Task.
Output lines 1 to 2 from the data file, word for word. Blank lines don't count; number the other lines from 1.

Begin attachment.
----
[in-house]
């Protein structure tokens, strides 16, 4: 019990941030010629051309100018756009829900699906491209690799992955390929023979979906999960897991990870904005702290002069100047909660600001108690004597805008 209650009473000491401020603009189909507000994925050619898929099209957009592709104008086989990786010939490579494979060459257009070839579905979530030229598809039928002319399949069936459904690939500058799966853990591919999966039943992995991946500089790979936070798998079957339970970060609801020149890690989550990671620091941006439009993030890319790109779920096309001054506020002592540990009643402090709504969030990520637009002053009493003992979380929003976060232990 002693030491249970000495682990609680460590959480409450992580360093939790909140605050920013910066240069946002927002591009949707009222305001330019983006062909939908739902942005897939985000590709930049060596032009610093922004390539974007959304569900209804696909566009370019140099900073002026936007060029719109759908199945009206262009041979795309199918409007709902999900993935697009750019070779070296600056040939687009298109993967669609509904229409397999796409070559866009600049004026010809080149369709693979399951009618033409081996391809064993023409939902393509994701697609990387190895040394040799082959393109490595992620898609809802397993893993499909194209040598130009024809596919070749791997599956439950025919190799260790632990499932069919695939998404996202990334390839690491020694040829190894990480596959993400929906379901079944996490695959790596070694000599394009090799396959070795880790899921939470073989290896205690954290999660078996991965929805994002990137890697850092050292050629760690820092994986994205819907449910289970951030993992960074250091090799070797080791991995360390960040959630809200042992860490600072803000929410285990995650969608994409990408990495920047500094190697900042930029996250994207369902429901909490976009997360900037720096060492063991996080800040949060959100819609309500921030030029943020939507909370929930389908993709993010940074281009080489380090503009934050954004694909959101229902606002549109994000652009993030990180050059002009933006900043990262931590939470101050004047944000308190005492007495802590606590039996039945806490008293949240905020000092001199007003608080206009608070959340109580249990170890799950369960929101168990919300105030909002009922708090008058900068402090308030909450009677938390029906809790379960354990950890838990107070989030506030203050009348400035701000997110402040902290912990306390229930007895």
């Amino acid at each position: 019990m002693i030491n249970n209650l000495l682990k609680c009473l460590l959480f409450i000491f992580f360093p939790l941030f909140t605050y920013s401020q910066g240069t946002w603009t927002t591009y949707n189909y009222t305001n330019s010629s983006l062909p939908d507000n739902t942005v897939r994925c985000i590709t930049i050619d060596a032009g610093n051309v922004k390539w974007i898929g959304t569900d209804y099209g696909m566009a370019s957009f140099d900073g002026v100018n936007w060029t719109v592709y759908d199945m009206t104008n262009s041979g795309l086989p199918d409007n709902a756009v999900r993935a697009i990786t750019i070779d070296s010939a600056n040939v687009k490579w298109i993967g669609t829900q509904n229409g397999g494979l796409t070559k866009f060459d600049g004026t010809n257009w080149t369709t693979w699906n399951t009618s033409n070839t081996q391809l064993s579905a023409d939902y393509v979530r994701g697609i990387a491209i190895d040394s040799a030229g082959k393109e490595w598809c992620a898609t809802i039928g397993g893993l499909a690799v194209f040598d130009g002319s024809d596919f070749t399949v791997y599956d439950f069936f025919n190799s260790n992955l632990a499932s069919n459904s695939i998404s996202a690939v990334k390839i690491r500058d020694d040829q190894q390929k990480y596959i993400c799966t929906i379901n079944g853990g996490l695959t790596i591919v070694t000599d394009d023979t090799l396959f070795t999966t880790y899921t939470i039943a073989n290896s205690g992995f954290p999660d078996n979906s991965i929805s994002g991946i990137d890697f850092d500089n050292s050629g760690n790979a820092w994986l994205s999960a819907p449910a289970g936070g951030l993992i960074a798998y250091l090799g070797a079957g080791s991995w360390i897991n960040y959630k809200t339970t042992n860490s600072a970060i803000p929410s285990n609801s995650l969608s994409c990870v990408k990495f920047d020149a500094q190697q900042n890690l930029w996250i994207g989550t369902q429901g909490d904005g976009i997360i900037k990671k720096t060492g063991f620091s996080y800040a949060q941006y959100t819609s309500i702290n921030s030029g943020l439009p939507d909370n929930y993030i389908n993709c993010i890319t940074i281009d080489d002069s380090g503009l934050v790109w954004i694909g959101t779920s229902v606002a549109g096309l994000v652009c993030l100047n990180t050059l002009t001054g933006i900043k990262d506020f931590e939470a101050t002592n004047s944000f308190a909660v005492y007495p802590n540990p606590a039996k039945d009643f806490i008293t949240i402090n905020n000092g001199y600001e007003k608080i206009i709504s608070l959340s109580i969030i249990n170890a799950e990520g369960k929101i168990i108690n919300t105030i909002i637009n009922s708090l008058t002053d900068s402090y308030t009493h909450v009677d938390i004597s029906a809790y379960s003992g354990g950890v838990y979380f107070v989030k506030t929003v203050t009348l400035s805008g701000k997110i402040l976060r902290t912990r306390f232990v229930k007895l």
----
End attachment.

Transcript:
[in-house]
């Protein structure tokens, strides 16, 4: 019990941030010629051309100018756009829900699906491209690799992955390929023979979906999960897991990870904005702290002069100047909660600001108690004597805008 209650009473000491401020603009189909507000994925050619898929099209957009592709104008086989990786010939490579494979060459257009070839579905979530030229598809039928002319399949069936459904690939500058799966853990591919999966039943992995991946500089790979936070798998079957339970970060609801020149890690989550990671620091941006439009993030890319790109779920096309001054506020002592540990009643402090709504969030990520637009002053009493003992979380929003976060232990 002693030491249970000495682990609680460590959480409450992580360093939790909140605050920013910066240069946002927002591009949707009222305001330019983006062909939908739902942005897939985000590709930049060596032009610093922004390539974007959304569900209804696909566009370019140099900073002026936007060029719109759908199945009206262009041979795309199918409007709902999900993935697009750019070779070296600056040939687009298109993967669609509904229409397999796409070559866009600049004026010809080149369709693979399951009618033409081996391809064993023409939902393509994701697609990387190895040394040799082959393109490595992620898609809802397993893993499909194209040598130009024809596919070749791997599956439950025919190799260790632990499932069919695939998404996202990334390839690491020694040829190894990480596959993400929906379901079944996490695959790596070694000599394009090799396959070795880790899921939470073989290896205690954290999660078996991965929805994002990137890697850092050292050629760690820092994986994205819907449910289970951030993992960074250091090799070797080791991995360390960040959630809200042992860490600072803000929410285990995650969608994409990408990495920047500094190697900042930029996250994207369902429901909490976009997360900037720096060492063991996080800040949060959100819609309500921030030029943020939507909370929930389908993709993010940074281009080489380090503009934050954004694909959101229902606002549109994000652009993030990180050059002009933006900043990262931590939470101050004047944000308190005492007495802590606590039996039945806490008293949240905020000092001199007003608080206009608070959340109580249990170890799950369960929101168990919300105030909002009922708090008058900068402090308030909450009677938390029906809790379960354990950890838990107070989030506030203050009348400035701000997110402040902290912990306390229930007895």